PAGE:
Nothing unexpected happened at the first presidential debate in Cleveland. Given President Trump's past records since his debates with his Democratic Party contestant Hilary Clinton in the run up to the November 8, 2016's presidential election, everyone knew it would be another bout of trading insults, if not of name-calling.
Even so, to give the debates a saner look, the 'Commission on Presidential Debates' has decided to put 'additional structure' for the sake of 'more orderly discussions.' Obviously, the idea came out of the fear of further collapse of the norms in the next bout of debates.
Though not in debate, the unexpected, however, has happened. It is that President Trump is now down with the Covid-19 and admitted to hospital. Along with him, many others including his wife has been infected.
It all can be traced back to the Rose Garden event last week where the president formally announced Amy Coney Barrett for the Supreme Court. Few attendees there did wear mask or maintained social distancing. It is no surprise then that the list of his infected associates is getting longer.
Now the news of the president getting the virus has caused speculations doing the rounds: how is it going to influence the upcoming election? However, let us hope for the best and assume that the election is taking place as scheduled on November 3, 2020.
What is going to happen next? If president Trump returns to power, how bad will it be for the USA or for the rest of the world? And how much change Democrat Joe Biden will be able to bring about in the American political landscape, if he is the winner?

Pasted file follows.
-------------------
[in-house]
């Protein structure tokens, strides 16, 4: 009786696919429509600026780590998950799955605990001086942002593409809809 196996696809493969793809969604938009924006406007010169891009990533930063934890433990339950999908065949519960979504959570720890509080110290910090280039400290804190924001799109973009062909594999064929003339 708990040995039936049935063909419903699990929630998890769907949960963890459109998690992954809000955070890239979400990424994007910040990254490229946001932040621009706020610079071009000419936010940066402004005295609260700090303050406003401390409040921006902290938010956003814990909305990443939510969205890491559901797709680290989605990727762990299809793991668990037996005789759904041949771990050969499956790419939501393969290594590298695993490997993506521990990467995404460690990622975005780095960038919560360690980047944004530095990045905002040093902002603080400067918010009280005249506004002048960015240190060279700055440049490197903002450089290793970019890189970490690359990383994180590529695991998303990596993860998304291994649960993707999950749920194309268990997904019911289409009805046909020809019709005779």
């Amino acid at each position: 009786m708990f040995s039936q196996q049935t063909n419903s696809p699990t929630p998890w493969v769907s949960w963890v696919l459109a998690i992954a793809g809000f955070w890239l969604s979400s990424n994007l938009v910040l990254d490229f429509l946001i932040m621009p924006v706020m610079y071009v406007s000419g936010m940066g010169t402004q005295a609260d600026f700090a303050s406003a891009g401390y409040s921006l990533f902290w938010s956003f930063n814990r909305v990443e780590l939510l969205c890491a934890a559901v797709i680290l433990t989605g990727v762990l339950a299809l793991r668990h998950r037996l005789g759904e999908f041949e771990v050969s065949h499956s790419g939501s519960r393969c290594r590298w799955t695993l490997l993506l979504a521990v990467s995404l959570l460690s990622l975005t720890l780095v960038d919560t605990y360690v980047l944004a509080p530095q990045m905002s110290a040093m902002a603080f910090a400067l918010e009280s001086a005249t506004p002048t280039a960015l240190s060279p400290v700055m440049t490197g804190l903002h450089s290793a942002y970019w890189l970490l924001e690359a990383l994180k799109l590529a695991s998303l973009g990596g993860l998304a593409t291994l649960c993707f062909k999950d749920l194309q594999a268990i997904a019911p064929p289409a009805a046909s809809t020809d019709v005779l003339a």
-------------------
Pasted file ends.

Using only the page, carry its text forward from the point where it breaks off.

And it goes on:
The incumbent, if he returns for the second term, cannot make things worse than it already is. However, his own contribution, if any, has been to fan the simmering fire that was already there. If truth be told, America was already divided. Trump has only championed that division in his own clumsy, chaotic way.
And on the world stage, as the world leader, the USA's image will see a further decline.
A Democrat president, on the other hand, will not be able to do much to change the existing order. Worse, in the given political atmosphere, a Democrat president may have to tilt a bit more to the right to appease the disgruntled, white American voters.
The decline in standards at the debates, in the speeches on the campaign trails, or in the ugly showdowns in the Congress are all symptomatic of a highly fractious political system.
The majority of white Americans had long been watching in dismay how the immigrants and the blacks had been increasingly becoming successful; the first African-American president, Obama, being the ultimate example.
The majority, as it is often the case, always look for a scapegoat to blame for all their woes-fewer jobs, dying out small businesses, drug abuse, violence, you name it.
Against this backdrop, US election campaigns started to lose their earlier grace.
One may recall how Obama's presidential campaign was marked by insensitive, humiliating words questioning his faith and his birth from his own Democratic camp!
US presidential campaigns since November 2016 became quite a spectacle to the rest of the world. As such Cleveland faceoff was nothing out of the blue. The difference, if any, was his opponent, Democratic Joe Biden's borrowing from Trump some of his unconventional styles.
But Trump, despite his dismal performance as a president, is still enjoying a strong following in his support base. Why?
Because, in him, the conservative White America has got a new hero who fits in the scheme well. The narrative of rudeness, shamelessness, and hate serves that end well. Wherever there is persecution of the minority based on religion, ethnicity, colour etc, such narrative is at work.
So, be it Trump or Biden, America is going to remain more of the same. However, until something earthshaking happens.